Don't Get SMSished

It’s called SMShing, and it’s a new way that victims are being targeted for personal information. SMS messaging is the technical term for texts. Once scammers have your number, they use the texts as a way to “phish” for more personal and financial information like bank accounts, credit cards, and social security numbers.

Lu Ann Cahn and the NBC 10 Investigators find these texts aren’t just asking for your financial numbers. They’re finding new ways to get money from their targets without any information being provided.

Often the texts offer you a way to stop receiving the unsolicited messages; simply respond via text a specific phrase or word to the designated “text-back” number provided. But guess what, that short response is really what could cost you.

The numbers provided to customers are text equivalents of the old dial-up 900 numbers. Just one text could cost you as much as 100 dollars on your next phone bill.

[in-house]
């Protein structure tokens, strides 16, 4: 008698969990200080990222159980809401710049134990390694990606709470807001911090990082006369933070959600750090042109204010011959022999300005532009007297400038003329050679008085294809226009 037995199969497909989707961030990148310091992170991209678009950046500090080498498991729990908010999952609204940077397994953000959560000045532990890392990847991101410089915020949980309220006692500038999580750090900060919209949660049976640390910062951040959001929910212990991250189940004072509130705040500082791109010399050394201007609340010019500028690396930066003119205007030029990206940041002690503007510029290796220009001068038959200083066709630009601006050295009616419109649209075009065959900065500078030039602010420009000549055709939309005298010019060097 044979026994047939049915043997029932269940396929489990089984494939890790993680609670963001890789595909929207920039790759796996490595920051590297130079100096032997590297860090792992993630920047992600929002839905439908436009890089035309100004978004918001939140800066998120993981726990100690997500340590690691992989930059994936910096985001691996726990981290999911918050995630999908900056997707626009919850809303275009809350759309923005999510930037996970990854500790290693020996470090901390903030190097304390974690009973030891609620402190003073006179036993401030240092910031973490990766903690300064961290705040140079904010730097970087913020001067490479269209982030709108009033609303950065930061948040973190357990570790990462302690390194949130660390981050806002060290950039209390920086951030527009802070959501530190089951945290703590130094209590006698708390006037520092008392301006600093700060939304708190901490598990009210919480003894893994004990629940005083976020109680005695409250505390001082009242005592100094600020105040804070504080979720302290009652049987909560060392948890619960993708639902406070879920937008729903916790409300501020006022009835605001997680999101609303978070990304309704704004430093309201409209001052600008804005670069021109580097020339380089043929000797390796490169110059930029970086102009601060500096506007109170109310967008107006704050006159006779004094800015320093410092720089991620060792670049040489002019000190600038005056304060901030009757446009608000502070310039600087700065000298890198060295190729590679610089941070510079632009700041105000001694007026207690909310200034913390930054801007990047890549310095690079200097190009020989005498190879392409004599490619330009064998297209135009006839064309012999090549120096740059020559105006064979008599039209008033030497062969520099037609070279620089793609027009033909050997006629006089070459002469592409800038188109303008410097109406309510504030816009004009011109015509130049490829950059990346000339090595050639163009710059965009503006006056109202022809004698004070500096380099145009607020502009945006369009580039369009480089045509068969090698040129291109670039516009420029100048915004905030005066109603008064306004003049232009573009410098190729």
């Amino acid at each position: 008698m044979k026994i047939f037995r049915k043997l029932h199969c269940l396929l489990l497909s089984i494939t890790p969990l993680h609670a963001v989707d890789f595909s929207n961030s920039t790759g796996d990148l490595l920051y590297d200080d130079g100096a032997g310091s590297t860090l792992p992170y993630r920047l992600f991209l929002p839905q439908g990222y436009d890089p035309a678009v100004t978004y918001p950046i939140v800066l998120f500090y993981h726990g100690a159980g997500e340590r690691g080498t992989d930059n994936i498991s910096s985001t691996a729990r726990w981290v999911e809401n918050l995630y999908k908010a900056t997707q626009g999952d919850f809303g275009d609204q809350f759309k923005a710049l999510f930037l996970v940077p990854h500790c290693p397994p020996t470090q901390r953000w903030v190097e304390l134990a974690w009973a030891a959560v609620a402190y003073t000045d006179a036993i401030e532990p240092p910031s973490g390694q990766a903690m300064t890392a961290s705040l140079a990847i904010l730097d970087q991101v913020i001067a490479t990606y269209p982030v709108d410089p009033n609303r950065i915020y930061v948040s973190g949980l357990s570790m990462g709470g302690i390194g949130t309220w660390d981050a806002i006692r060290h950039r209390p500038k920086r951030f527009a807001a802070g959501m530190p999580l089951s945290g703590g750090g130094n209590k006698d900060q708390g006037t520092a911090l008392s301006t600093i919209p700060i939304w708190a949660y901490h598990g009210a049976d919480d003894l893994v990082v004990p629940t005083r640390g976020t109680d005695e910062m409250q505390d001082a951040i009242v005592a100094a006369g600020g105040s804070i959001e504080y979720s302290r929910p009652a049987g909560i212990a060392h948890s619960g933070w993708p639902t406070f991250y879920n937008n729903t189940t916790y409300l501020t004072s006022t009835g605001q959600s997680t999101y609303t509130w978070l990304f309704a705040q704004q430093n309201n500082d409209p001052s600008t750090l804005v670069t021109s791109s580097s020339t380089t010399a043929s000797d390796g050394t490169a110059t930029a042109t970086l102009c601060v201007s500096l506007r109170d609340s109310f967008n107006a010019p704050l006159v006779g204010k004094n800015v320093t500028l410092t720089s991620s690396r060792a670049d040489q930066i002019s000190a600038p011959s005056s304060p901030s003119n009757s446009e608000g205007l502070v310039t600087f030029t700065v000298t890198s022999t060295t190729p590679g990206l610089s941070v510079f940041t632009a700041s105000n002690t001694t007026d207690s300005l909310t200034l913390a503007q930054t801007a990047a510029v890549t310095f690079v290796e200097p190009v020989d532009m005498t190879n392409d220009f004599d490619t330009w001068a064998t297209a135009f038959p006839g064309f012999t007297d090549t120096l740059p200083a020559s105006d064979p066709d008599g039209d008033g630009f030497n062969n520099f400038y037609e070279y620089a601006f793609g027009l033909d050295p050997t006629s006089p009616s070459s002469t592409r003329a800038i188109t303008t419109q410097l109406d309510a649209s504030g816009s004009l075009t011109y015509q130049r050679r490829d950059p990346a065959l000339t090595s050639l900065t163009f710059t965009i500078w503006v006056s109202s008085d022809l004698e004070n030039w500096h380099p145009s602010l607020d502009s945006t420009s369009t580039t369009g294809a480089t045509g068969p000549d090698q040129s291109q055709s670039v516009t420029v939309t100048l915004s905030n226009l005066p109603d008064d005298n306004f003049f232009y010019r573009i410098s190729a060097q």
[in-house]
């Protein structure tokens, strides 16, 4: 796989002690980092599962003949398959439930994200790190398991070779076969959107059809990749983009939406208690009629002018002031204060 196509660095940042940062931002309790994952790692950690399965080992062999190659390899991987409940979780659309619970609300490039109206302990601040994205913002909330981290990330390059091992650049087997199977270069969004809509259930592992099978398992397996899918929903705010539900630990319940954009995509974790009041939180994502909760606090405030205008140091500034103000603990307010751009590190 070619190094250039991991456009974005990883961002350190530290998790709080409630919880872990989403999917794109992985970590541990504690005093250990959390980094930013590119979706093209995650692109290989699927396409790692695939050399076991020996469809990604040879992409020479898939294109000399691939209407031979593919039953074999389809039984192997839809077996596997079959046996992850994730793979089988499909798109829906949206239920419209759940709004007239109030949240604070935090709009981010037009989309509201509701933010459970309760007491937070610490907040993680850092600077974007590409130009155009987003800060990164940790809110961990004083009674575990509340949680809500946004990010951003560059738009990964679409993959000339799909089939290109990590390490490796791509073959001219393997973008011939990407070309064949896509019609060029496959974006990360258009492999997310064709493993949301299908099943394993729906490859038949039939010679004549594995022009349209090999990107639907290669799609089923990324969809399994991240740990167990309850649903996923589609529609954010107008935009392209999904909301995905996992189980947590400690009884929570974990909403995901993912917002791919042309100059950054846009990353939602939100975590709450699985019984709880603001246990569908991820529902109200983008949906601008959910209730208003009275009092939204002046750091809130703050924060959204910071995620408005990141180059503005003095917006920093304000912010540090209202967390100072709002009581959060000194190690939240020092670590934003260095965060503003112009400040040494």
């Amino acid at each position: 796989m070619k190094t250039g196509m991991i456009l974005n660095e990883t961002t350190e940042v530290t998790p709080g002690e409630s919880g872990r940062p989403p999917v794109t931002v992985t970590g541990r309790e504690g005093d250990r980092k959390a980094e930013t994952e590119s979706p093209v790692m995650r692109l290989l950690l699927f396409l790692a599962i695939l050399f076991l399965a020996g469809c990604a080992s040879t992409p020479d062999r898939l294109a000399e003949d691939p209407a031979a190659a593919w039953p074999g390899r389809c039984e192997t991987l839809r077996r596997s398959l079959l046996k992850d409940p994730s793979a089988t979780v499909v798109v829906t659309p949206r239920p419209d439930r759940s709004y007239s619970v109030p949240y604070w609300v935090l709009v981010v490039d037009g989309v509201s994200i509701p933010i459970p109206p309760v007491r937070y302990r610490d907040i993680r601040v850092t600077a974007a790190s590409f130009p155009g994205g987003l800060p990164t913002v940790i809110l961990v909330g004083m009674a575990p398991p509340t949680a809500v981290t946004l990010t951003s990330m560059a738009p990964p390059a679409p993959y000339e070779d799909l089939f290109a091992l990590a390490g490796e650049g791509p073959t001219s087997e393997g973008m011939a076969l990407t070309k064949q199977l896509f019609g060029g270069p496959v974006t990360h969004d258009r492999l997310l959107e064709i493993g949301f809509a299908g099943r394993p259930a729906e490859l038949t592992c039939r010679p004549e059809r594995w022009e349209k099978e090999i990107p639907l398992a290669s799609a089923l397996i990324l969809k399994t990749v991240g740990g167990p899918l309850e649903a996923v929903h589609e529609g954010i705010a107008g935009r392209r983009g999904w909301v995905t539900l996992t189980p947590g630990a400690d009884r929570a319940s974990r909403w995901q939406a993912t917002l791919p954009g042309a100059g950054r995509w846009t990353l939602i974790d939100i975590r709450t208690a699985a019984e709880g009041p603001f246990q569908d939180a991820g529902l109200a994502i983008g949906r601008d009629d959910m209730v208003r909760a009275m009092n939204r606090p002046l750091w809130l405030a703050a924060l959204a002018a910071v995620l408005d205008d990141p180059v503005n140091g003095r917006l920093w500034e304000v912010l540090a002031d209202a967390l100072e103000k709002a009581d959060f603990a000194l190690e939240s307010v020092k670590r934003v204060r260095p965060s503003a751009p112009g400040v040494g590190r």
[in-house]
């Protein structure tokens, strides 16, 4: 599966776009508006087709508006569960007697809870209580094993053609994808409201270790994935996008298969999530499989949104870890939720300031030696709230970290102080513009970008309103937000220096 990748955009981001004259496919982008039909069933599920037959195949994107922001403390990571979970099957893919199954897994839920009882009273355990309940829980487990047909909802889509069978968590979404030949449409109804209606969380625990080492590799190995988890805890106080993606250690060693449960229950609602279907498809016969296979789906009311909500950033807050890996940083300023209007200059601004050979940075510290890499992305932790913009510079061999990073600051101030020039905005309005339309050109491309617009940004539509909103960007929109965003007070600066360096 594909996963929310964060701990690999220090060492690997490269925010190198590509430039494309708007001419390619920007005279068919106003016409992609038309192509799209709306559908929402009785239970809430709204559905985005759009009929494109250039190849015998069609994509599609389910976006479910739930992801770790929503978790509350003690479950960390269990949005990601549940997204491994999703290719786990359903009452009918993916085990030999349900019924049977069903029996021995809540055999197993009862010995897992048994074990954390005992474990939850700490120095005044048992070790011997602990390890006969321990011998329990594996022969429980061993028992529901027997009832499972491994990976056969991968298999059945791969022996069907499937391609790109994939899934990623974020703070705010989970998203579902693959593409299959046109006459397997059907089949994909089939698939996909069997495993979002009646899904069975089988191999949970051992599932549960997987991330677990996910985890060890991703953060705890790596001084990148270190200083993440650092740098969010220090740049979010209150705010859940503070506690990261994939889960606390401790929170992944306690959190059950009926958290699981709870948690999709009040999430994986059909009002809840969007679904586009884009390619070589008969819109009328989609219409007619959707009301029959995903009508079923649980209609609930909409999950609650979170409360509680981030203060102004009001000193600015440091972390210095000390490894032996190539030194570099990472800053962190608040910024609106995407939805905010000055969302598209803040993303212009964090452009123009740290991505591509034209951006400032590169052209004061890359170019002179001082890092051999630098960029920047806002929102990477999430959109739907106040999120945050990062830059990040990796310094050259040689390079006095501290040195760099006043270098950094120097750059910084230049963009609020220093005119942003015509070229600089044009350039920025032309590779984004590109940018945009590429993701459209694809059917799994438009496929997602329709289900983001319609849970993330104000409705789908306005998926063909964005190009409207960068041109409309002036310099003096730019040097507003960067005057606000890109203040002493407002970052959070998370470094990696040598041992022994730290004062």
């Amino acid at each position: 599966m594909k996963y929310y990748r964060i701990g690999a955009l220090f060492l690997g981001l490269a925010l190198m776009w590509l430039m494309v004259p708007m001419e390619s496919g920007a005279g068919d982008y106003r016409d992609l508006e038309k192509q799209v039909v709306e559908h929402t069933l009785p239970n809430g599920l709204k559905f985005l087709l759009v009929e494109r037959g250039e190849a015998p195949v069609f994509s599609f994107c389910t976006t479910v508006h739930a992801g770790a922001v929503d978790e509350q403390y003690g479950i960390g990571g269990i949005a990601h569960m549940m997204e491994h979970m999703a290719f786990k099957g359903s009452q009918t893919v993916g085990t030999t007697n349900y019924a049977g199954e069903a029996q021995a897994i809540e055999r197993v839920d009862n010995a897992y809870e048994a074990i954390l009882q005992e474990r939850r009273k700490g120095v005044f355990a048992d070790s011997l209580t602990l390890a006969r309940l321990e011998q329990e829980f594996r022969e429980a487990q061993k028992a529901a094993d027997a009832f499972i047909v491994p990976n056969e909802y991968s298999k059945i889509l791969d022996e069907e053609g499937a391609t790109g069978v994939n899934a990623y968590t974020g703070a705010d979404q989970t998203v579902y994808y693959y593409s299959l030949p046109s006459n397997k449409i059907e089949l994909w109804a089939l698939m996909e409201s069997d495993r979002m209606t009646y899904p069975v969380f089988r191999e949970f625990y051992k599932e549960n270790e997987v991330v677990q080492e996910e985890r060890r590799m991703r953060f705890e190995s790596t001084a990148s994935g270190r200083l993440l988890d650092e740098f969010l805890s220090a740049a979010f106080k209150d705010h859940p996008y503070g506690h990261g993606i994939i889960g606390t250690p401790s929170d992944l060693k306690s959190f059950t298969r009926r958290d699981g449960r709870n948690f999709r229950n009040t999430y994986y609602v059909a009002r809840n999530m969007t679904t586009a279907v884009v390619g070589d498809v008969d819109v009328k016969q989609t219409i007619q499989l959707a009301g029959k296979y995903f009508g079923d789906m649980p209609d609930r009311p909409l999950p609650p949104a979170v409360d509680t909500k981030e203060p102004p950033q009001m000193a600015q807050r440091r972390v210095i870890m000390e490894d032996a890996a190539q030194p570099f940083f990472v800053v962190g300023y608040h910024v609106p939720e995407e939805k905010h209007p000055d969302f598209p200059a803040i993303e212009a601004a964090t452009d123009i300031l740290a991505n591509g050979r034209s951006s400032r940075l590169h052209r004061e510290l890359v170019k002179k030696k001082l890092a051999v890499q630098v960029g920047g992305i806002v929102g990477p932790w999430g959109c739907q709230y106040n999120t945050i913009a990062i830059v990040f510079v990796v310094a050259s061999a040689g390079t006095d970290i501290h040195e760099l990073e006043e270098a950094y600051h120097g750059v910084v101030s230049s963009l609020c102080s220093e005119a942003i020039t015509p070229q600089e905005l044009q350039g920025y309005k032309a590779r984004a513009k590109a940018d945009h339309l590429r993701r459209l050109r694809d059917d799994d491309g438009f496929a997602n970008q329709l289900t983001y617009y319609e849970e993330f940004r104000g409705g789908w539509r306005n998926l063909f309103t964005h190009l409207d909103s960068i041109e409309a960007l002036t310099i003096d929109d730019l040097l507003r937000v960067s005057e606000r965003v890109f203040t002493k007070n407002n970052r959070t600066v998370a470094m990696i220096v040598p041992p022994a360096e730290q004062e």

One New Jersey lawmaker is trying to pass a law that would stop the unwanted text messages and require companies to allow customers to block the texts.

So protect yourself:

  • Don’t text to enter or provide your phone number for contests
  • Keep that phone information private. If the scammers don’t have your number, they can’t contact you
  • Never call or text the number back, instead just delete the message
  • Check with your bank or carrier to see if they meant to send you a message, in most cases the companies don’t even know their name is being misused
  • Contact your phone company about blocking numbers or stopping the texts
  • If you think there are fraudulent charges on your bill, the best plan of action is also to contact you wireless carrier to clear up any surprises you may find on your next monthly statement

And look for these warning signs of suspicious texts:

  • The message claims to be from a financial institution or wireless provider, but you may not even have an account with that company
  • Grammatical or spelling errors are made
  • You may be asked to “verify” and account or that you are receiving a refund and they need information to contact you
  • The identical message may be sent to you multiple times

Check out these links for more tips and warning signs of a Phishing text:

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